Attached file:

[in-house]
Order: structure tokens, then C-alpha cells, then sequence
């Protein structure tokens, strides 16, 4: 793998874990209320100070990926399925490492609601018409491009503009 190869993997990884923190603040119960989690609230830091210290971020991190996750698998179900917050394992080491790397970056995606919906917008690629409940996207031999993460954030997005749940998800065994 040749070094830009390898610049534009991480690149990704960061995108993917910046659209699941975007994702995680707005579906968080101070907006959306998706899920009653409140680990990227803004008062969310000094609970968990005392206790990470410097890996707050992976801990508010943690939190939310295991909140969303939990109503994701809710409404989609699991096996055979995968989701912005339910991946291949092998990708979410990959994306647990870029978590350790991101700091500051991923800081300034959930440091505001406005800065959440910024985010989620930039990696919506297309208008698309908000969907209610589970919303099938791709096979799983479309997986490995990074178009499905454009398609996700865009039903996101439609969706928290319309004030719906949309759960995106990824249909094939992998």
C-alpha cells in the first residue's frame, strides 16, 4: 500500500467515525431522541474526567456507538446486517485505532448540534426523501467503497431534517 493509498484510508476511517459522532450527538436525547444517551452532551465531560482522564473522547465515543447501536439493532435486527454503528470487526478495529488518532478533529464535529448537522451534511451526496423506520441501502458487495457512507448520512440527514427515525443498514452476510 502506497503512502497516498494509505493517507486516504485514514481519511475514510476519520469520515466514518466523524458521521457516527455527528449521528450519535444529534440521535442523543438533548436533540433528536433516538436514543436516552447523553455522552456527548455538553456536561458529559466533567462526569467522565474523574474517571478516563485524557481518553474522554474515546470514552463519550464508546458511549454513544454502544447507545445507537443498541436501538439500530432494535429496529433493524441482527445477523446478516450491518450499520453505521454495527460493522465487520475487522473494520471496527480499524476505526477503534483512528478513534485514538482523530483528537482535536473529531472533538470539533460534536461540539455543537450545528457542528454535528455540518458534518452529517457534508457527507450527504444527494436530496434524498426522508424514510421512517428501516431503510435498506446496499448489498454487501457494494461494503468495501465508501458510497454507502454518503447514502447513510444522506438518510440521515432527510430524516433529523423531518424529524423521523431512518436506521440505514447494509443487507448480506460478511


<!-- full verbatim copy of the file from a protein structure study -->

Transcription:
[in-house]
Order: structure tokens, then C-alpha cells, then sequence
């Protein structure tokens, strides 16, 4: 793998874990209320100070990926399925490492609601018409491009503009 190869993997990884923190603040119960989690609230830091210290971020991190996750698998179900917050394992080491790397970056995606919906917008690629409940996207031999993460954030997005749940998800065994 040749070094830009390898610049534009991480690149990704960061995108993917910046659209699941975007994702995680707005579906968080101070907006959306998706899920009653409140680990990227803004008062969310000094609970968990005392206790990470410097890996707050992976801990508010943690939190939310295991909140969303939990109503994701809710409404989609699991096996055979995968989701912005339910991946291949092998990708979410990959994306647990870029978590350790991101700091500051991923800081300034959930440091505001406005800065959440910024985010989620930039990696919506297309208008698309908000969907209610589970919303099938791709096979799983479309997986490995990074178009499905454009398609996700865009039903996101439609969706928290319309004030719906949309759960995106990824249909094939992998």
C-alpha cells in the first residue's frame, strides 16, 4: 500500500467515525431522541474526567456507538446486517485505532448540534426523501467503497431534517 493509498484510508476511517459522532450527538436525547444517551452532551465531560482522564473522547465515543447501536439493532435486527454503528470487526478495529488518532478533529464535529448537522451534511451526496423506520441501502458487495457512507448520512440527514427515525443498514452476510 502506497503512502497516498494509505493517507486516504485514514481519511475514510476519520469520515466514518466523524458521521457516527455527528449521528450519535444529534440521535442523543438533548436533540433528536433516538436514543436516552447523553455522552456527548455538553456536561458529559466533567462526569467522565474523574474517571478516563485524557481518553474522554474515546470514552463519550464508546458511549454513544454502544447507545445507537443498541436501538439500530432494535429496529433493524441482527445477523446478516450491518450499520453505521454495527460493522465487520475487522473494520471496527480499524476505526477503534483512528478513534485514538482523530483528537482535536473529531472533538470539533460534536461540539455543537450545528457542528454535528455540518458534518452529517457534508457527507450527504444527494436530496434524498426522508424514510421512517428501516431503510435498506446496499448489498454487501457494494461494503468495501465508501458510497454507502454518503447514502447513510444522506438518510440521515432527510430524516433529523423531518424529524423521523431512518436506521440505514447494509443487507448480506460478511